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Are We (Finally) at a "Cultural Tipping Point" on Caregiving?

Last updated:

December 22, 2011
Tipping Point

Family caregivers -- 65 million strong and still operating in the shadows of society. Or are we finally entering its spotlight? The retired Pulitzer-prize-winning columnist Ellen Goodman believes we've arrived at a cultural tipping point regarding caregiving, and pioneering "The New Old Age" columnist Jane Gross of the New York Times says she's inclined to agree.

Gross lists some ways a fresh light is being shone on caregiving:

  • Goodman is working with the Conversation Project, an endeavor at the Institute for Healthcare Improvement, to turn caregiving into a "kitchen table issue" for everyone, not just policy wonks and healthcare professionals. It's unclear how, although she has a January 26, 2012, webcast planned and an article in the "12 Audacious Ideas" issue of an upcoming Harvard Business Review.

  • The Center on Elder Care and Advanced Illness at the Altarum Institute is putting together a roundtable of high-profile feminists such as Goodman, Susan Jacoby, and Eleanor Clift "to give voice to the frustrations we know all too well."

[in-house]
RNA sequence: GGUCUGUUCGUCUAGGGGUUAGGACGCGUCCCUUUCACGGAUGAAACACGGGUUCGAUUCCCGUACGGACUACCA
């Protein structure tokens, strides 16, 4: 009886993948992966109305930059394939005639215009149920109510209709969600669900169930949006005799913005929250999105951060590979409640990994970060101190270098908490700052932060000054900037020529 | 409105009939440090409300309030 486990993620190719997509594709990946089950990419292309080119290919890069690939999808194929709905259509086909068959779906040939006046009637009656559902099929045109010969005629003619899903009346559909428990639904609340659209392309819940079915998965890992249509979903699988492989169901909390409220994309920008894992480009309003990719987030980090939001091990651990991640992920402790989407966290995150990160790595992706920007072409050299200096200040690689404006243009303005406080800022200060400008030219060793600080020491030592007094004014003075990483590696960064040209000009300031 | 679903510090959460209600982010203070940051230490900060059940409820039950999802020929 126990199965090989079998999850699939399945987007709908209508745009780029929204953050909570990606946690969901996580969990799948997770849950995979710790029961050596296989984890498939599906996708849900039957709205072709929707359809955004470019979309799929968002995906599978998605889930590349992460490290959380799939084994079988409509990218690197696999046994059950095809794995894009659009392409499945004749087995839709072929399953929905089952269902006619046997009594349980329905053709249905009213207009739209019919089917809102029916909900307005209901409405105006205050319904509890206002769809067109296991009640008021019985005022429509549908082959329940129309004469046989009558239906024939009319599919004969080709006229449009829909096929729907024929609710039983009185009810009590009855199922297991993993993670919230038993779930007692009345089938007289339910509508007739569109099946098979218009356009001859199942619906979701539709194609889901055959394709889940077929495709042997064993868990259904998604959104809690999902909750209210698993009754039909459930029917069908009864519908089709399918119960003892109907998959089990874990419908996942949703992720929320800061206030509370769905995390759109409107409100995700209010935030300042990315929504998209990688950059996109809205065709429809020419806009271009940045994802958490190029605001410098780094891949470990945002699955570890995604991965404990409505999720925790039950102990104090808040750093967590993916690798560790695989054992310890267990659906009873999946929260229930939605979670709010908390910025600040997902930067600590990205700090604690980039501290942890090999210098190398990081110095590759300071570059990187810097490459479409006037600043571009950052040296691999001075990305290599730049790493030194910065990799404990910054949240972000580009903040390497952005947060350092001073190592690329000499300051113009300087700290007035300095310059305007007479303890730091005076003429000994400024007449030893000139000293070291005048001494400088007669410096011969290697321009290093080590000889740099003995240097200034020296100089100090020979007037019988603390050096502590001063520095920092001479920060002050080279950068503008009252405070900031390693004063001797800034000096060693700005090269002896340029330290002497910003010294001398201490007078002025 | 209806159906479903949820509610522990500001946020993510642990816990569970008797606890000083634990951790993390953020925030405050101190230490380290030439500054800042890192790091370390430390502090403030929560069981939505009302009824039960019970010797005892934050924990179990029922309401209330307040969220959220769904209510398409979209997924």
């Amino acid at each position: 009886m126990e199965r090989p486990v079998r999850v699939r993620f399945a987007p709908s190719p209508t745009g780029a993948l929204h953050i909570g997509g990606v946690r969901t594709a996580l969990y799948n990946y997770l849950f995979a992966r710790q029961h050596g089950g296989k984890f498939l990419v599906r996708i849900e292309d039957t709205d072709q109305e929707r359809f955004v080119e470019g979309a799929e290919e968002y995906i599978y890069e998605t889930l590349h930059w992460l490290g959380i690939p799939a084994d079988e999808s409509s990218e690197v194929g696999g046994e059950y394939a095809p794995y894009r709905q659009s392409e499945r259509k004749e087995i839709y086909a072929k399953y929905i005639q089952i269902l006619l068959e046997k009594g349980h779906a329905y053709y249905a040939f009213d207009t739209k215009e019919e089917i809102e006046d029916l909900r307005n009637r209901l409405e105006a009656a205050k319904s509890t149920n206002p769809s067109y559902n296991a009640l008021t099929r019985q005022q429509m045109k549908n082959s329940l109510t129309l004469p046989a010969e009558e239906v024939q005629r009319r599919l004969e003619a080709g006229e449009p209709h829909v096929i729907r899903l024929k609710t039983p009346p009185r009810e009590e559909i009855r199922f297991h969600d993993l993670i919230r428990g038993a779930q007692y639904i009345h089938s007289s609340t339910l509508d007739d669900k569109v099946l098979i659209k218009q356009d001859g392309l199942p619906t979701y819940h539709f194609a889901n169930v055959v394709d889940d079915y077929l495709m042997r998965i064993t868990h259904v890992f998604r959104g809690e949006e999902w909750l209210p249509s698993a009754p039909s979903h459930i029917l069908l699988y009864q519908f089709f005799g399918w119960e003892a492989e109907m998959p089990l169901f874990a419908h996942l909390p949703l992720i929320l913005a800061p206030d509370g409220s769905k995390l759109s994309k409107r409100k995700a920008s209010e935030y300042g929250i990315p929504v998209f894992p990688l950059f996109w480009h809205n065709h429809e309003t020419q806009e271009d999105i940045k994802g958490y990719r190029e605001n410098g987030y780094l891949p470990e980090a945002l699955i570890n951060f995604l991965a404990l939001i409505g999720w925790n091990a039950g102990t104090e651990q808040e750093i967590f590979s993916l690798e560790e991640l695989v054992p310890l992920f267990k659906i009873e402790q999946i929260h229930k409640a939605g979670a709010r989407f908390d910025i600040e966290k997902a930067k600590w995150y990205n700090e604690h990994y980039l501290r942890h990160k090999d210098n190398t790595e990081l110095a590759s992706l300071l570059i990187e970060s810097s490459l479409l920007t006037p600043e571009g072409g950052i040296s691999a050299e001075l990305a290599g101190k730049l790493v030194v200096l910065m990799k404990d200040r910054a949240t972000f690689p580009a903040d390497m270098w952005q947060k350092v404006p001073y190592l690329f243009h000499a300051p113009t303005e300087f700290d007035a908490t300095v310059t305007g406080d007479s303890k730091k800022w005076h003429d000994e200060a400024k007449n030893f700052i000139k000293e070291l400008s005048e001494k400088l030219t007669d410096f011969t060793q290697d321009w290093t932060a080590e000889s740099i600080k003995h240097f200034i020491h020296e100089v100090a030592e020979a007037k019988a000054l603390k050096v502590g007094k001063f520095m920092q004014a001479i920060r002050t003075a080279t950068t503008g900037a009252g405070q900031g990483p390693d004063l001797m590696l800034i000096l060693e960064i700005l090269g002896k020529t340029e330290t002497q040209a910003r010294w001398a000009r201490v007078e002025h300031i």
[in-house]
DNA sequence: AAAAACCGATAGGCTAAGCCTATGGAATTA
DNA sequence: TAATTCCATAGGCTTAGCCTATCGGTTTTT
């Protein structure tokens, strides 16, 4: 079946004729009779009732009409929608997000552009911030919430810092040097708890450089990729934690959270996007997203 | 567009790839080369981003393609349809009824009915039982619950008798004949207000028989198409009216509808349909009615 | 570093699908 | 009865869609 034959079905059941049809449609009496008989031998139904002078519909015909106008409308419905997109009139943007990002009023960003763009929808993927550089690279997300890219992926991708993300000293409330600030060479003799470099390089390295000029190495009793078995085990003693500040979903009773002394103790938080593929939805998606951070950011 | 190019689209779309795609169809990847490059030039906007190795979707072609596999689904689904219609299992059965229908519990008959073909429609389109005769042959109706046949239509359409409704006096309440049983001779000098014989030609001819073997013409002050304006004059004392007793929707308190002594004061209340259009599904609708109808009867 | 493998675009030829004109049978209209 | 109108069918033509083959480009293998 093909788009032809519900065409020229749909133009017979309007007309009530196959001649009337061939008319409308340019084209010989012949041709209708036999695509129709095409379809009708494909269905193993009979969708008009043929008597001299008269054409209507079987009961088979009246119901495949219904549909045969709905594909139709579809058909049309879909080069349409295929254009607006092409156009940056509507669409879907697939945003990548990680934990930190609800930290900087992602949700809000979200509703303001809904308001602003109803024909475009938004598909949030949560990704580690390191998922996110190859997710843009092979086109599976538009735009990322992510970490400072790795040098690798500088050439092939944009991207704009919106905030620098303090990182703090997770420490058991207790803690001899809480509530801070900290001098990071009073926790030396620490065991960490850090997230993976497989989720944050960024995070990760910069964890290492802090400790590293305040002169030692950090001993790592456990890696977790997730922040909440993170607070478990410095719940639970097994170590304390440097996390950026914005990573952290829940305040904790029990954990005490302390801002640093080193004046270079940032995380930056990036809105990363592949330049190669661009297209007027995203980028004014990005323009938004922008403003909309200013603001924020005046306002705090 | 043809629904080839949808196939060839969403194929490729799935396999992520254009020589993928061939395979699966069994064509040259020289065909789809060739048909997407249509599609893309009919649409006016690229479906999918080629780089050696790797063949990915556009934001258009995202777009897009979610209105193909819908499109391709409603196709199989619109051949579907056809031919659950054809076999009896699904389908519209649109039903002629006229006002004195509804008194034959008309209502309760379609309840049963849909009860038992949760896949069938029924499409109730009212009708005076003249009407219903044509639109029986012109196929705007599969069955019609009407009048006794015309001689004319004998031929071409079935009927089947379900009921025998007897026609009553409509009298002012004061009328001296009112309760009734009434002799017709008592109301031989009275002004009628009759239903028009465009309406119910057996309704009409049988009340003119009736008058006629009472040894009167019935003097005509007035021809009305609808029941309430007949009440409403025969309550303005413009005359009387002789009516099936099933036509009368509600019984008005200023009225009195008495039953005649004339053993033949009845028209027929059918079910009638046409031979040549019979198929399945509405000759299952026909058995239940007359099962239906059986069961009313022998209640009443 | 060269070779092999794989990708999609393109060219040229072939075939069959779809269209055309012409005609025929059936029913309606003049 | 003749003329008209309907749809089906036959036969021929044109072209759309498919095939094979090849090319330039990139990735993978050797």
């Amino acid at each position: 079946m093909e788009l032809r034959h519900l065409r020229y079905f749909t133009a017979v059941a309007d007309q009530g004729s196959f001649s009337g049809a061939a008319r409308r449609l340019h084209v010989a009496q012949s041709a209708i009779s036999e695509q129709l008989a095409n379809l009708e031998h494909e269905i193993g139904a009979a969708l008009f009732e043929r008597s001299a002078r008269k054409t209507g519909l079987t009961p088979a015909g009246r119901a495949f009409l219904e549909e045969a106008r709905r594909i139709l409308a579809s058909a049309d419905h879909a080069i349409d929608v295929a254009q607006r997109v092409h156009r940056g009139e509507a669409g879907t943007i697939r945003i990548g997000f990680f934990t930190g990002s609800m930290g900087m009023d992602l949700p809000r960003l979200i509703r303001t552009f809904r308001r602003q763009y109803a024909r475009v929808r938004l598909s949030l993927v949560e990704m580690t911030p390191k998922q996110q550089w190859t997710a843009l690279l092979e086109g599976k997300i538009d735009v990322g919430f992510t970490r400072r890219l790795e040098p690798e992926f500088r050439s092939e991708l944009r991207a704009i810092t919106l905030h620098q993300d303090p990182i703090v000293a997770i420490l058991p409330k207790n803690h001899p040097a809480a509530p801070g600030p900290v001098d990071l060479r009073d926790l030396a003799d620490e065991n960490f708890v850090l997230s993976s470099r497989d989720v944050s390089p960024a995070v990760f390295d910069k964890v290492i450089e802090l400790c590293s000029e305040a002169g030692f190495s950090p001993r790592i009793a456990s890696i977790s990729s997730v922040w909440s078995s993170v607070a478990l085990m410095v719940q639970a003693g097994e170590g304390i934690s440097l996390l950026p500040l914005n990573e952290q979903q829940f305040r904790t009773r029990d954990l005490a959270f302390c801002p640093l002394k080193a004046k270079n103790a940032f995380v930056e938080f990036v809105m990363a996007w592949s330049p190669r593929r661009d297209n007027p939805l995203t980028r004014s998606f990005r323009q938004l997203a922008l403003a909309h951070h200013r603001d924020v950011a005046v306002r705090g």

• Bill Novelli, who once headed AARP, has launched the Coalition to Transform Advanced Care (C-TAC) in order to "empower consumers" and to push for "delivery system and policy changes."

  • The New York City Bar Association is sponsoring a series of forums to encourage professionals to take a more active role in helping clients prepare for the future.

Actually, none of this (as described) sounds particularly new. What sounds a bit fresher is the rhetoric being attached to the problems of caregivers, which both Goodman and Gross describe as a "women's issue":

Gross: "Boomer women changed the world for themselves and those who followed at each stage of life "” and now they have fallen silent."

Goodman: "This has to be a social movement. And the first step in a social movement is changing norms from not talking to talking.''

So more and more people are talking about caregiving. Who's listening?